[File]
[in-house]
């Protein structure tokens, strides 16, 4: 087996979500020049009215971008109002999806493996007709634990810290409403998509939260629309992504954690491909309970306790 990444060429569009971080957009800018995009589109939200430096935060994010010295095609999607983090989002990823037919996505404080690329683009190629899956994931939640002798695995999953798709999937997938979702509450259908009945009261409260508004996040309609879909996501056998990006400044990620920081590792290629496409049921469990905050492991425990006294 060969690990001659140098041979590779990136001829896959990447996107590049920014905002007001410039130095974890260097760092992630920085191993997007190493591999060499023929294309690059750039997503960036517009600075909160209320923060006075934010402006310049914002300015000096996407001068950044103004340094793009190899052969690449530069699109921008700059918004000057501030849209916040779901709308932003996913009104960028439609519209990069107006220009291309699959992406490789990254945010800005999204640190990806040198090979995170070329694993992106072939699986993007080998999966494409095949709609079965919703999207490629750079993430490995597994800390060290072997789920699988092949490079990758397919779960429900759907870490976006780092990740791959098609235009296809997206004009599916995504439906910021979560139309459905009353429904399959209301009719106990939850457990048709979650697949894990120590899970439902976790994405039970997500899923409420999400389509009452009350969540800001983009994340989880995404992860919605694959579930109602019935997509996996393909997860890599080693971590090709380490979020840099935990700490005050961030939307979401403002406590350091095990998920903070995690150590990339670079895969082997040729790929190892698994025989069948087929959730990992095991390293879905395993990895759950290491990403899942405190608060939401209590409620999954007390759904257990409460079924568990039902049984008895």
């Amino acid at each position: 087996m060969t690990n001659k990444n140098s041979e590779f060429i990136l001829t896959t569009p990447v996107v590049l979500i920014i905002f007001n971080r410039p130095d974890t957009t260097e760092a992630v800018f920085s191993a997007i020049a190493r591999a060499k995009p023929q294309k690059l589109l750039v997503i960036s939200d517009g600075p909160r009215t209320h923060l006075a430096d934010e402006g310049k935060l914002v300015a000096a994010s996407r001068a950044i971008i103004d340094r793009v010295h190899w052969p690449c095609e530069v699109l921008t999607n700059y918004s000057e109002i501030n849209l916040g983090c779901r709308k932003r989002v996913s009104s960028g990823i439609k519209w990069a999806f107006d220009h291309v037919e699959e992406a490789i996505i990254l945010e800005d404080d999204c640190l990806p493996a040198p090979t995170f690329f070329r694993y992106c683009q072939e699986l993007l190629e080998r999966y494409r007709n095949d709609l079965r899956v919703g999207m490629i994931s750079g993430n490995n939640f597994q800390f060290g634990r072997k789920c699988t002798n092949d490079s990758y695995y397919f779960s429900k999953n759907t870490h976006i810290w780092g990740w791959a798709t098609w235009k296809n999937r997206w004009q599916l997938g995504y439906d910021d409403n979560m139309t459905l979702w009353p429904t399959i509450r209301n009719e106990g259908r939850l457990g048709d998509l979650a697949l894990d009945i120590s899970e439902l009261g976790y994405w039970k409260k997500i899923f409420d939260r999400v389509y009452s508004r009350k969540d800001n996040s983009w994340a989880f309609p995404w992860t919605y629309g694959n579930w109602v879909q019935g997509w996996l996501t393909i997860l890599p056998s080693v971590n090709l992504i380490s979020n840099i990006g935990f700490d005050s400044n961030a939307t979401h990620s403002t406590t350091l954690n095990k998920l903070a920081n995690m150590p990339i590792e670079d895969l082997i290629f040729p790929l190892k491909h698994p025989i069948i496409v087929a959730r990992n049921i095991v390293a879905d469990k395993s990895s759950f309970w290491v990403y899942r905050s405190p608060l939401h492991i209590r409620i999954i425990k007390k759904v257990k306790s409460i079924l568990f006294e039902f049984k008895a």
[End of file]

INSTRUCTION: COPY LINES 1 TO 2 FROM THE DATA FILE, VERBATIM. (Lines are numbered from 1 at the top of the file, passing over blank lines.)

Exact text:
[in-house]
């Protein structure tokens, strides 16, 4: 087996979500020049009215971008109002999806493996007709634990810290409403998509939260629309992504954690491909309970306790 990444060429569009971080957009800018995009589109939200430096935060994010010295095609999607983090989002990823037919996505404080690329683009190629899956994931939640002798695995999953798709999937997938979702509450259908009945009261409260508004996040309609879909996501056998990006400044990620920081590792290629496409049921469990905050492991425990006294 060969690990001659140098041979590779990136001829896959990447996107590049920014905002007001410039130095974890260097760092992630920085191993997007190493591999060499023929294309690059750039997503960036517009600075909160209320923060006075934010402006310049914002300015000096996407001068950044103004340094793009190899052969690449530069699109921008700059918004000057501030849209916040779901709308932003996913009104960028439609519209990069107006220009291309699959992406490789990254945010800005999204640190990806040198090979995170070329694993992106072939699986993007080998999966494409095949709609079965919703999207490629750079993430490995597994800390060290072997789920699988092949490079990758397919779960429900759907870490976006780092990740791959098609235009296809997206004009599916995504439906910021979560139309459905009353429904399959209301009719106990939850457990048709979650697949894990120590899970439902976790994405039970997500899923409420999400389509009452009350969540800001983009994340989880995404992860919605694959579930109602019935997509996996393909997860890599080693971590090709380490979020840099935990700490005050961030939307979401403002406590350091095990998920903070995690150590990339670079895969082997040729790929190892698994025989069948087929959730990992095991390293879905395993990895759950290491990403899942405190608060939401209590409620999954007390759904257990409460079924568990039902049984008895």